Stakeholder Participatory Processes and Dialogue Platforms in the Mazowe River Catchment, Zimbabwe


  • Claudious Chikozho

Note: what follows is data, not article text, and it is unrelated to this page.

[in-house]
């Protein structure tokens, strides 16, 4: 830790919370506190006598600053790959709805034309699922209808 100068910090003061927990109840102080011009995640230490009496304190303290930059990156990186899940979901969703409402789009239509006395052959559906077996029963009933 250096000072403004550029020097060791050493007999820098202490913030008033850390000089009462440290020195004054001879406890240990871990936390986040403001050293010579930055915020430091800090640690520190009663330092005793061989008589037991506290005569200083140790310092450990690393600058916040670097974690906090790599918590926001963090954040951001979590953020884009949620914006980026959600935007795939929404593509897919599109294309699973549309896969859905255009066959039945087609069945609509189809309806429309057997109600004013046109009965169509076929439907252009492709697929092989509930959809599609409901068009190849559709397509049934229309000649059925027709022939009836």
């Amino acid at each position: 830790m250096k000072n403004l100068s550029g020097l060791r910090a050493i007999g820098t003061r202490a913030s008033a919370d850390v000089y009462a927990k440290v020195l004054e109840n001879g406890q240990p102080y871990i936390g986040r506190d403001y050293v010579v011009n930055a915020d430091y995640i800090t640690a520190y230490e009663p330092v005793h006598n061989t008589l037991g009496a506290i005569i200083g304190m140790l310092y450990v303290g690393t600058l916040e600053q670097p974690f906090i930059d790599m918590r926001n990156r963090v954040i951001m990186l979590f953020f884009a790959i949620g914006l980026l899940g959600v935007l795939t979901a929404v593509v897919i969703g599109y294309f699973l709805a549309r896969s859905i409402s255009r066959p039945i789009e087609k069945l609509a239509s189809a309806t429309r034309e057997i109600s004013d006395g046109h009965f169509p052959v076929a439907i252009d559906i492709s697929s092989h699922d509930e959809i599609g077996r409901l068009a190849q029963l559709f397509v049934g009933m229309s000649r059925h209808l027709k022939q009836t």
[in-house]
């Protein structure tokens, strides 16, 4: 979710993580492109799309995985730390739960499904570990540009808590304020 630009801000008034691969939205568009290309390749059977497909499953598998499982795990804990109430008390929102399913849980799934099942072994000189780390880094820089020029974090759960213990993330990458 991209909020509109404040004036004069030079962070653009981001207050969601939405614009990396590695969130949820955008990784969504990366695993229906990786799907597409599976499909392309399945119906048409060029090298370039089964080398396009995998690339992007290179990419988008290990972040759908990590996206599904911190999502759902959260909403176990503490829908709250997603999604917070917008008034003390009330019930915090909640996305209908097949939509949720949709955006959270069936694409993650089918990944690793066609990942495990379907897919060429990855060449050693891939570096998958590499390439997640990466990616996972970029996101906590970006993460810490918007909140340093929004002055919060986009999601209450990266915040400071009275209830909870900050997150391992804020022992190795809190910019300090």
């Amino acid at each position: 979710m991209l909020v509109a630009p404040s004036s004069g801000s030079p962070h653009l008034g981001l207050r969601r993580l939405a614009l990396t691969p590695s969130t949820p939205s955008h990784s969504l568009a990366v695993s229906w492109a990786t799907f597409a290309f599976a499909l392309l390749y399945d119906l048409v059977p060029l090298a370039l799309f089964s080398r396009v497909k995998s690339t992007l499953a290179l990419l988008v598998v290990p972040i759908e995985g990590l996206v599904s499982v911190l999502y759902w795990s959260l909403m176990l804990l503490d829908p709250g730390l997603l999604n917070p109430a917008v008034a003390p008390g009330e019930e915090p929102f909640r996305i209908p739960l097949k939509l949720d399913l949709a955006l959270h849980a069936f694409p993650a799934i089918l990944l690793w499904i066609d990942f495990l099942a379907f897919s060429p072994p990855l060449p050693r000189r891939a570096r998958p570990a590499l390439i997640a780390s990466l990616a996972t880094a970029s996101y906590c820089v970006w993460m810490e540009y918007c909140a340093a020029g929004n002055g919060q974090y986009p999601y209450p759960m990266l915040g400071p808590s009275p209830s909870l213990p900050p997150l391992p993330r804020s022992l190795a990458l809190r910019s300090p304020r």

The introduction of water sector reforms in Zimbabwe was premised on the assumption that all stakeholders would be afforded a chance to fully contribute to the reform process. Neutral dialogue platforms were also expected to be put in place in order to afford various stakeholder groups the necessary space to engage with other stakeholders and have their voices heard. The Mazowe catchment was selected as a pilot project area in which integrated water resources management approaches and principles would be introduced and tested. Among other things, the approach emphasizes improved governance of the water sector through increased stakeholder participation and decentralization of water management responsibilities from central government to catchment-based organizational structures. Relying on evidence from the Mazowe catchment and detailed research carried out in the Nyadire and Nyagui sub-catchments, this paper analyzes the stakeholder participation processes initiated and dialogue platforms created to enhance stakeholder interaction. Results of the study show that the participatory strategies and processes implemented have been generally unsatisfactory and the dialogue platforms were weakened by failure of water user boards to function and effectively engage people at the grassroots level.